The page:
Federal Circuit en banc Decision

The Federal Circuit addressed the following question: "When a patentee offers to license a patent, does the patentee misuse that patent by inducing a third party not to license its separate, competitive technology?"11The Court found that there was no patent misuse in the circumstances before it.

After reviewing the history of patent misuse law, the Court explained that the defense of patent misuse is "not available to a presumptive infringer simply because a patentee engages in some kind of wrongful commercial conduct, even conduct that may have anticompetitive effects."12 Rather, the misuse "must be of the patent in suit" and must leverage the patent power to restrict the use of the patent in a way that is outside of the broad scope of the patent right.13Because the patents in suit were the Philips' Raaymakers patents and not the allegedly suppressed Sony Lagadec patent, the Court found that the alleged misuse was not of the patents in suit and hence not patent misuse. The Court further supported its "recogni[tion of] the narrow scope of the doctrine" by arguing that "Congress enacted section 271(d) [of the Patent Act] not to broaden the doctrine of misuse, but to cabin it."14Section 271(d) exempted five categories of conduct (none of which was applicable in the case at hand) from the patent misuse doctrine.

The Court applied the rule of reason (and declined to adopt a per se or "quick look" rule) under the antitrust laws, highlighting the procompetitive effects of research joint ventures and standard setting. The Court went on to find that Princo had failed to carry its burden of showing actual or probable anticompetitive effects of the alleged horizontal agreement because Princo could not provide evidence of the commercial viability of the Lagadec technology.15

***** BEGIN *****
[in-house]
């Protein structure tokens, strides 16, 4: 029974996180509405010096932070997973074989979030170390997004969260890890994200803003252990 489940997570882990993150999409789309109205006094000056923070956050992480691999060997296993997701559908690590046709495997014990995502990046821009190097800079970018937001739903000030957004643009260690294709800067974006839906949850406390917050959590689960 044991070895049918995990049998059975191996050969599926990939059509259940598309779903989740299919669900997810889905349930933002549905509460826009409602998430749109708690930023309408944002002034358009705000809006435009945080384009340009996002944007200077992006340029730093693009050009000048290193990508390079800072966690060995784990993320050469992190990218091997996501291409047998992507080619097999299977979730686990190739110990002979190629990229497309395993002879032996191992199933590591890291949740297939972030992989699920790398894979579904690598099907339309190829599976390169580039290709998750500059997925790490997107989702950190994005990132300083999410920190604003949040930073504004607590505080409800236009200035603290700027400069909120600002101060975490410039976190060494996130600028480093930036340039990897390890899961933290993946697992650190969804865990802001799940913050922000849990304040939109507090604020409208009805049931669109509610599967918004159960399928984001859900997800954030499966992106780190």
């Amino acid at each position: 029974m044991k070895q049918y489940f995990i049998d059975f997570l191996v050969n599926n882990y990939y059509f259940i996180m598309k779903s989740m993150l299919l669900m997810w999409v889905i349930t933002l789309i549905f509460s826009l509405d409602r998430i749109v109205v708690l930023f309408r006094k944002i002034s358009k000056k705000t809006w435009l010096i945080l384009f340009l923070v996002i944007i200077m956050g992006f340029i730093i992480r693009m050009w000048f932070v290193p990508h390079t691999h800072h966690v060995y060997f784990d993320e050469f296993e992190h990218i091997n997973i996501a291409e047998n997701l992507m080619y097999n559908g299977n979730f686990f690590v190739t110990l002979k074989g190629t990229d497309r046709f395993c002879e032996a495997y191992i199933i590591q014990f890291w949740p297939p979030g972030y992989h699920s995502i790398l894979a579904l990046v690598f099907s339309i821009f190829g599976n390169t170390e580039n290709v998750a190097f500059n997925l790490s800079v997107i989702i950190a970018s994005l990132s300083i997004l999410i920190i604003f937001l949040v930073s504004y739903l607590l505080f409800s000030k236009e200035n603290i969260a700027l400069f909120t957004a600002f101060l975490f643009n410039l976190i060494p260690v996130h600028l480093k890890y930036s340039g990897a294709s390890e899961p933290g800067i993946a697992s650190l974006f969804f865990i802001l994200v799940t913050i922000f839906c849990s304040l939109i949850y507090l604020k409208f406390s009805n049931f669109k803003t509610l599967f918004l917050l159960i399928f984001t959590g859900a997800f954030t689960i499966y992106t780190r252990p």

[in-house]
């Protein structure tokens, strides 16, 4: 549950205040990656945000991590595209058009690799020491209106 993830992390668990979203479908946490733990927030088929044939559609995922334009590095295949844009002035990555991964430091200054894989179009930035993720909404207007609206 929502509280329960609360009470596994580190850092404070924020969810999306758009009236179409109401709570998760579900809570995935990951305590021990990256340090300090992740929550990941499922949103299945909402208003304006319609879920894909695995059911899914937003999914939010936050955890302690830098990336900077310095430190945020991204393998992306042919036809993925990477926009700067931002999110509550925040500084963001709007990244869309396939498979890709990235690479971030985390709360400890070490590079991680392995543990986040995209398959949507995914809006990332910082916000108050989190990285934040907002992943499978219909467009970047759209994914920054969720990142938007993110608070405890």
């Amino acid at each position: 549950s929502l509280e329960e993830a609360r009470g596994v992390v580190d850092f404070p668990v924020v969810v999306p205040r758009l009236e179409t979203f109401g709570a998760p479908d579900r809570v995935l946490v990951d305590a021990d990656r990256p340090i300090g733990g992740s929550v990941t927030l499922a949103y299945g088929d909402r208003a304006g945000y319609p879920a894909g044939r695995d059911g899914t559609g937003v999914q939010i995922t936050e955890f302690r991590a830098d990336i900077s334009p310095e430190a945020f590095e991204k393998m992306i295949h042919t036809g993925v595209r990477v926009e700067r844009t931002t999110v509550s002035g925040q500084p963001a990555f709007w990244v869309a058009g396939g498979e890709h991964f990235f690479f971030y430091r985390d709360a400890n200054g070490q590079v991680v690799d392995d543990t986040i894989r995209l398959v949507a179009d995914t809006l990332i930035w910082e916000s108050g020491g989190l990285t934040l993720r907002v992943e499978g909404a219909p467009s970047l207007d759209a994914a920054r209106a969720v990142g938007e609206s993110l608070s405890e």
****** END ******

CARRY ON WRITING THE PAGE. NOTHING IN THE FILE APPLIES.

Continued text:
The dissent sharply criticized the majority's interpretation of the scope of the doctrine. Arguing for a vigorous misuse defense that would include antitrust violations, the dissent cited Illinois Tool Works 16for the proposition that "it would be absurd . . .to provide that the use of a patent that merited punishment as a felony [under antitrust laws] would not constitute misuse."17The dissent argued that the holding would protect anticompetitive agreements that suppress alternative technologies for the purpose of insulating a technology from competition.

Implications Of Princo

The availability of patent misuse as a defense in patent litigation may be substantially constrained as a result of this decision. Going forward, defendants should be mindful of tailoring how they plead this defense in light of the requirements of Princo . Motions to strike the defense may now also become more common as infringement plaintiffs seek to avoid the diversion and discovery involved in litigating a misuse defense. The required finding that the "patent leveraging" be such that it has an actual adverse effect on competition in the marketplace and of "commercial viability" may be difficult to prove in cases of nascent or developing technologies where the required evidence may not yet be present. From a patent licensing perspective, although the decision potentially introduces more flexibility in how agreements may be structured while avoiding patent misuse claims, patent owners should still be mindful of potential antitrust claims and be cautious in entering into horizontal agreements without careful review of the facts and circumstances.

1Princo Corp v. Int'l Trade Comm'n, No. 2007-1386, - F.3d --, 2010 WL 3385953 (Fed. Cir. Aug. 30, 2010).

2Id. at *20.

3 Morton Salt Co. v. G.S. Suppiger Co., 314 U.S. 493 (1942).

4 Princo, 2010 WL 3385953 at *7 (citing Windsurfing Int'l, Inc. v. AMF, Inc., 782 F.2d 995, 1001 (Fed. Cir. 1986).

5Id. at *10.


7 Id . at 16-17.

8Id. at *1.

9 Id. at *2.

10 Princo Corp. v. Int'l Trade Comm'n, 563 F. 3d 1301 (Fed. Cir. 2009) (rejecting patent misuse defenses based on "tying" and improper imposition of royalty on products which do not use the teaching of the patent, but remanding on issue of "whether an agreement that would prevent the development of alternatives would constitute misuse").

11 Id. at *10.

12 Id. at *8.

13 Id.

14Id. at *9.

15 Id . at *17.

16 Illinois Tool Works v. Indep. Ink, 547 U.S. 28,42.

17 Id. at *20 (citing Illinois Tool Works v. Indep. Ink) .

Charan Sandhu is a Partner in the firm's Technology and IP Transactions Group, and Adam Hemlock is a Partner in the firm's Antitrust Group.